The friendly Pacific Northwest rivalry between Portland, Oregon, and Seattle, Washington, has played out over generations most visibly in the back-and-forth successes of their professional basketball teams (at least until the Sonics were poached from Seattle in the ‘00s) and their homegrown music scenes. In the mid ‘90s, when the grunge wave that had swept through Seattle and tossed up every scruffy band in its path was drifting back out to sea, leaving the scene scattered and slightly dazed, Portland’s profile began to rise. 1995 was the year The Dandy Warhols released their debut album and Everclear had their first radio hit in the US, but later a real moment arrived in 1997.

Where this particular thread of that story starts can actually be traced just back to the fall of 1996 with the release of Heatmiser’s final and finest album, Mic City Sons. One of the band’s two singer/guitarists, Elliott Smith, had already put out his first two solo albums when Heatmiser broke up, and their relatively new bassist Sam Coomes still had Quasi, a duo with his former spouse Janet Weiss that the two had begun back in 1993 (their musical partnership was founded even before that, with Motorgoat in 1990). The fact that things were starting to take off for Weiss at the time as drummer for Sleater-Kinney didn’t interfere with Quasi’s own acceleration.

1997, then, was a breakthrough year for Portland artists: Elliott Smith’s Either/Or, …The Dandy Warhols Come Down, Pond’s Rock Collection (their major label debut and swan song), Everclear reaching their commercial peak with So Much for the Afterglow, and Quasi’s R&B Transmogrification. Even if the groups were united by geography more than by style, it was hard not to see a rising scene between them. It was a productive time for Portland and other Northwest-based bands. R&B would be the first of three albums in as many years that the band released in the US on Seattle’s Up Records, and which are being re-released here by Domino, who originally put out the following two, Featuring “Birds” and Field Studies, in the UK.

Though technically not their debut (there was a self-released tape in the beginning, and some Early Recordings appeared in 1996, before Touch & Go re-released them in 2001), R&B Transmogrification is the effective entry point for the distinct sound Quasi cultivated across this trio of records. Refined over the preceding years, the key elements are all present: the acerbic vulnerability of Coomes’ lyrics paired with the scuffed and sanguine melodies he delivers them on, Weiss, one the era’s finest drummers, pounding away at their verse-chorus-verse parameters. The opening track, “Ghost Dreaming”, punctuates it all with stabbing Rocksichord, an electronic keyboard from the ‘60s meant to replicate a harpsichord.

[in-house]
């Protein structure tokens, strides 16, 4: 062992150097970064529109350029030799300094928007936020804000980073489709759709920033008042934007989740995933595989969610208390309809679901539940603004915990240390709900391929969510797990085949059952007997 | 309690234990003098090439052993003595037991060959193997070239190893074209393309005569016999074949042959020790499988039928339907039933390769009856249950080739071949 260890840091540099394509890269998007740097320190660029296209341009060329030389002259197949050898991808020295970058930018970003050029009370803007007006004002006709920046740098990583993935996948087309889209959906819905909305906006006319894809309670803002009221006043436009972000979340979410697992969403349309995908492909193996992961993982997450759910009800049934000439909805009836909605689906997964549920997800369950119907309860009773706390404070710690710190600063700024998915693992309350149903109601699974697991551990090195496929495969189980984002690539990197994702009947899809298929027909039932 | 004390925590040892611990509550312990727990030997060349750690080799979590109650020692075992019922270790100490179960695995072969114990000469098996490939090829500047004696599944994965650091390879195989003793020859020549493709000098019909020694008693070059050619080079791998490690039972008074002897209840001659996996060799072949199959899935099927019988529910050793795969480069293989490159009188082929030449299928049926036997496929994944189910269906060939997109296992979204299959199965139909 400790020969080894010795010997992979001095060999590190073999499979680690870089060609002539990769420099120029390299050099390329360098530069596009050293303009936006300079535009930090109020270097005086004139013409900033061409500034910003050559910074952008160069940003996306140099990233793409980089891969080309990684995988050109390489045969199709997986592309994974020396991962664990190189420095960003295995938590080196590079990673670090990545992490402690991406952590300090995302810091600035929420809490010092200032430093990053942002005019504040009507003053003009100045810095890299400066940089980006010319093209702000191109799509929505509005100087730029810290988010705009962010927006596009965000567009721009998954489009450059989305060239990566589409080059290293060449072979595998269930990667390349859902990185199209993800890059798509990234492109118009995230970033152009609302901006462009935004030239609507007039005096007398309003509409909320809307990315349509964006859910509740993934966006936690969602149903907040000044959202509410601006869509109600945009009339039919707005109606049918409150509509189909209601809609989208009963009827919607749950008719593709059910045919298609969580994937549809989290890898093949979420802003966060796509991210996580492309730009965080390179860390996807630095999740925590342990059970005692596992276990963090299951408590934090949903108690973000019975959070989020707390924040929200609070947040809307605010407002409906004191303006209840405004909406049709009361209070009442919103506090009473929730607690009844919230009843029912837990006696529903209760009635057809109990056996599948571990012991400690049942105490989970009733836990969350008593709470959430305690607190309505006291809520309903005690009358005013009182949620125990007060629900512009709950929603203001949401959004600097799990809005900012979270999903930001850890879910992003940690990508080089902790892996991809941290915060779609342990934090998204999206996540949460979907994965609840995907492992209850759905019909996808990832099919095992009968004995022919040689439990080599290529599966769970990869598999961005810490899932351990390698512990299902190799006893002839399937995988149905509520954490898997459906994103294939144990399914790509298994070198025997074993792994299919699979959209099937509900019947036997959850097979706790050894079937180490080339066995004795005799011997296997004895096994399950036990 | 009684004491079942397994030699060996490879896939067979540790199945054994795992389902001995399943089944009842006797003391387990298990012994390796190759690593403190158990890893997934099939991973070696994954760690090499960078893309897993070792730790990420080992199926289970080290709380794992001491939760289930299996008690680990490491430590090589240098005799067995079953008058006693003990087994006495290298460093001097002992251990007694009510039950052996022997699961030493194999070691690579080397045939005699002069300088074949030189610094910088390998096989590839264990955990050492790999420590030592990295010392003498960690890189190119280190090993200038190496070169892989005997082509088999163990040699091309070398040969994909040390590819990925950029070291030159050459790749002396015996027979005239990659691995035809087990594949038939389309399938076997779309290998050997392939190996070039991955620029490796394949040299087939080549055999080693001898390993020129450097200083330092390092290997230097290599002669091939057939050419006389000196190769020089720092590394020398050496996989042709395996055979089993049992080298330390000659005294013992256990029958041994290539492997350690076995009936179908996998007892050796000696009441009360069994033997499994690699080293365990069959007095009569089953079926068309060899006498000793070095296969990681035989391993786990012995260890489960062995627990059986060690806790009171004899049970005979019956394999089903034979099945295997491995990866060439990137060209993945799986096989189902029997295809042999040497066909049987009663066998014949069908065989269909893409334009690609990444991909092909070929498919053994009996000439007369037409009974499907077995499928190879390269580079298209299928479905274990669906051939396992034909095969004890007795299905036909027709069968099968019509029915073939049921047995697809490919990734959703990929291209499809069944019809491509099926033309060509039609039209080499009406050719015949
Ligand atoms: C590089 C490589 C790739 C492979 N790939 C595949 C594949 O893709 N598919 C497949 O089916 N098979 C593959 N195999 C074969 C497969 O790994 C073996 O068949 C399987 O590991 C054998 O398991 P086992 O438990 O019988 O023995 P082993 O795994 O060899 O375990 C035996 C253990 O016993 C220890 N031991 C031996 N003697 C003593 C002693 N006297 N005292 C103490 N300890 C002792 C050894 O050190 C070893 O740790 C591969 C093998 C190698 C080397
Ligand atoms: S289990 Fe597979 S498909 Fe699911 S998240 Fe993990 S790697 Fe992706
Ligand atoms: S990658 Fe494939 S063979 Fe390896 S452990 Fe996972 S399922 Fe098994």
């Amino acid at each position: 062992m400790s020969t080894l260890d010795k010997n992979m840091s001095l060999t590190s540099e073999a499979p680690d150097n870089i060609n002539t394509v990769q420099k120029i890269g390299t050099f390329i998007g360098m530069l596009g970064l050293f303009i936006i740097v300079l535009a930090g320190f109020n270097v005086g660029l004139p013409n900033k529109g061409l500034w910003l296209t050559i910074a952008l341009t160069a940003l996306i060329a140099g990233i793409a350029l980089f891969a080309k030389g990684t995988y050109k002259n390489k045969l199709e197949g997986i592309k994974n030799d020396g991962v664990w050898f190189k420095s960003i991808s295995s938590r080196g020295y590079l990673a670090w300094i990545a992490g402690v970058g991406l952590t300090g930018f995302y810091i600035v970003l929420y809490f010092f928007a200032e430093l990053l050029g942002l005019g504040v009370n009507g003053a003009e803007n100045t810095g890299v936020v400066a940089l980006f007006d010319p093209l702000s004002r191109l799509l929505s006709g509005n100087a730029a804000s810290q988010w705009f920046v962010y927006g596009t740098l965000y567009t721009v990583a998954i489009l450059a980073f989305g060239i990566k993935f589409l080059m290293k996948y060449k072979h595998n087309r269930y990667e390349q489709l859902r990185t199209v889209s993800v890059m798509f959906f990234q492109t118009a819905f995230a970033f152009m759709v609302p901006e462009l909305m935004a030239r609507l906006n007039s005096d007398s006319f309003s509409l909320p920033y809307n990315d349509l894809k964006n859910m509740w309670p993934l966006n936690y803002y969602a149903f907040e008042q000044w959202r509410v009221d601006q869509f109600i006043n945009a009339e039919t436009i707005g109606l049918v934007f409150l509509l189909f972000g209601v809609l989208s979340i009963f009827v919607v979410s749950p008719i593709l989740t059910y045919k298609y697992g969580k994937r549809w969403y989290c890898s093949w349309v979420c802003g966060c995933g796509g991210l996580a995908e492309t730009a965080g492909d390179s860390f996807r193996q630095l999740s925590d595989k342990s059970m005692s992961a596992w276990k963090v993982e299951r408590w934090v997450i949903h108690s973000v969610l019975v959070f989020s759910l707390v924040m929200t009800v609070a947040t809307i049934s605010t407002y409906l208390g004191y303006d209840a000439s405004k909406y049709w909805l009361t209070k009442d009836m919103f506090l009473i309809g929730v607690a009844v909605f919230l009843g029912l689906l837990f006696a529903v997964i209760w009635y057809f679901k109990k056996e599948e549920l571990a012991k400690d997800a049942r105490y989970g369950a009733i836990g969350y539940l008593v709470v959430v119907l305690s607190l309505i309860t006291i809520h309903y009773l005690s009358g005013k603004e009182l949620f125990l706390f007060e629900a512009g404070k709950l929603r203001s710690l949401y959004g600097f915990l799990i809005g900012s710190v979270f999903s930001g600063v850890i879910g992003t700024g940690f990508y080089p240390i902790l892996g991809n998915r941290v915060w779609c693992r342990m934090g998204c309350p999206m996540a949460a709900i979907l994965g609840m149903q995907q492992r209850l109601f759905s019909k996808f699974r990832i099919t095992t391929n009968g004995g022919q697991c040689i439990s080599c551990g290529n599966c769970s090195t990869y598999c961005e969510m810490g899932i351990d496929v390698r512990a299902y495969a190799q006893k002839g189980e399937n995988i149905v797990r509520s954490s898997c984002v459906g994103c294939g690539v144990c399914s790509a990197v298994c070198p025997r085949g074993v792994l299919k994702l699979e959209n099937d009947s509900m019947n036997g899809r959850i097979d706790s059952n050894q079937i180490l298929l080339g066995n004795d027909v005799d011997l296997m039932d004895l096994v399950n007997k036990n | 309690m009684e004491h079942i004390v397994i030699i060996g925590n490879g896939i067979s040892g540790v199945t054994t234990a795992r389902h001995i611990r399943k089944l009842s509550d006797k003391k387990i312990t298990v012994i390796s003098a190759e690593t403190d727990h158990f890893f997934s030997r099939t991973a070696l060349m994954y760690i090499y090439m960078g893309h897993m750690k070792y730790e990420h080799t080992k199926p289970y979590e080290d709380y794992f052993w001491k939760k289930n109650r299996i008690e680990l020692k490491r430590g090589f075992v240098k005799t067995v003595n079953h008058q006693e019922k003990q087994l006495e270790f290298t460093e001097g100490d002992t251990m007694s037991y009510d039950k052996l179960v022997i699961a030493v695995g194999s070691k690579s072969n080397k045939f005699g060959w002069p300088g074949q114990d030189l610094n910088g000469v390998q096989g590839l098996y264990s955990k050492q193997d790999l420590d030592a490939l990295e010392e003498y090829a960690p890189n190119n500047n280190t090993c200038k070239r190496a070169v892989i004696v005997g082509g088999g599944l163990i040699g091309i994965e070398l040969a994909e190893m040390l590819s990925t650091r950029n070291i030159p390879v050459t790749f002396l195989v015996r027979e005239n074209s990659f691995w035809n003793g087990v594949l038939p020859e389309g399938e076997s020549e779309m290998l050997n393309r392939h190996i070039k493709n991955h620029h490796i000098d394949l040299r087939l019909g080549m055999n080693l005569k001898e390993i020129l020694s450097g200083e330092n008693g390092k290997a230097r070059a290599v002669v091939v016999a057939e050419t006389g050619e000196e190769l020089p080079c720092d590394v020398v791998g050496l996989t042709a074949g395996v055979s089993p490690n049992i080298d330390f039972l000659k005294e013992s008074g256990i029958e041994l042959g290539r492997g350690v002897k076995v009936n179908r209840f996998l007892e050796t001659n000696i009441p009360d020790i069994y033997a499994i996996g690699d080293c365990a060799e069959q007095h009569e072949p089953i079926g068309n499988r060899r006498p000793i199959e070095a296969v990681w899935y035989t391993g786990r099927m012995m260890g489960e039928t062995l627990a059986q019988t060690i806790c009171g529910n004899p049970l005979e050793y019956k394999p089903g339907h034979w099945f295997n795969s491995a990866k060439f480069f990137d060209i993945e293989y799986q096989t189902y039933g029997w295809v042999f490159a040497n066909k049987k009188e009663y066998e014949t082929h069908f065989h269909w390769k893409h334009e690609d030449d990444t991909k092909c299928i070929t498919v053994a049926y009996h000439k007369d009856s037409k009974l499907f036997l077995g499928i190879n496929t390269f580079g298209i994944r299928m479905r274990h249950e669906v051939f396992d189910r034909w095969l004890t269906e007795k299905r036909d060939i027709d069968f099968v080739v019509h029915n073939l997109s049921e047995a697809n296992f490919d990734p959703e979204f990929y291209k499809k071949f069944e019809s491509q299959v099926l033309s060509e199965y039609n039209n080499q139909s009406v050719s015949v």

This odd sonic centerpiece, garish in most any other pop setting, turned out to be the perfect conveyor for Coomes’ double-edged tales. As R&B’s “Sugar” puts it so finely, albeit in reverse, “One person’s beauty mark / Is another person’s wart.” Quasi’s first albums would not be the same without it, and though they began to move away from the instrument, at least partly out of practical necessity, on Field Studies, it remained an integral part of their sound during that time. Fun fact: when it finally broke down in the early ‘00s, Coomes sold the Rocksichord to the Experience Music Project in Seattle, thus a piece of Quasi’s history became part of music history as well.  

Addressing the influence of his and Weiss’ divorce on R&B Transmogrification once in an interview with Hybrid Magazine, Coomes noted that “…it was obvious that we were deep in that situation at the time. It informs that record, certainly a lot more than any other ones.” With its multiple references to ghosts and death, it is easy enough to read it as a break-up album, and hard to imagine the feeling of singing lines like “I used to think you were mine / Mistaken all the time we were together / Now you're gone it's like we never existed / In the first place” (from “In the First Place”) in front of your bandmate who also happens to be who you are singing about. Even if fans were inclined to read such tension into their performances, there was nothing contrived or played up about the nature of their relationship like there would be with, say, the White Stripes; their creative chemistry survived and thrived in the wake of romance, and continues to do so twenty years later.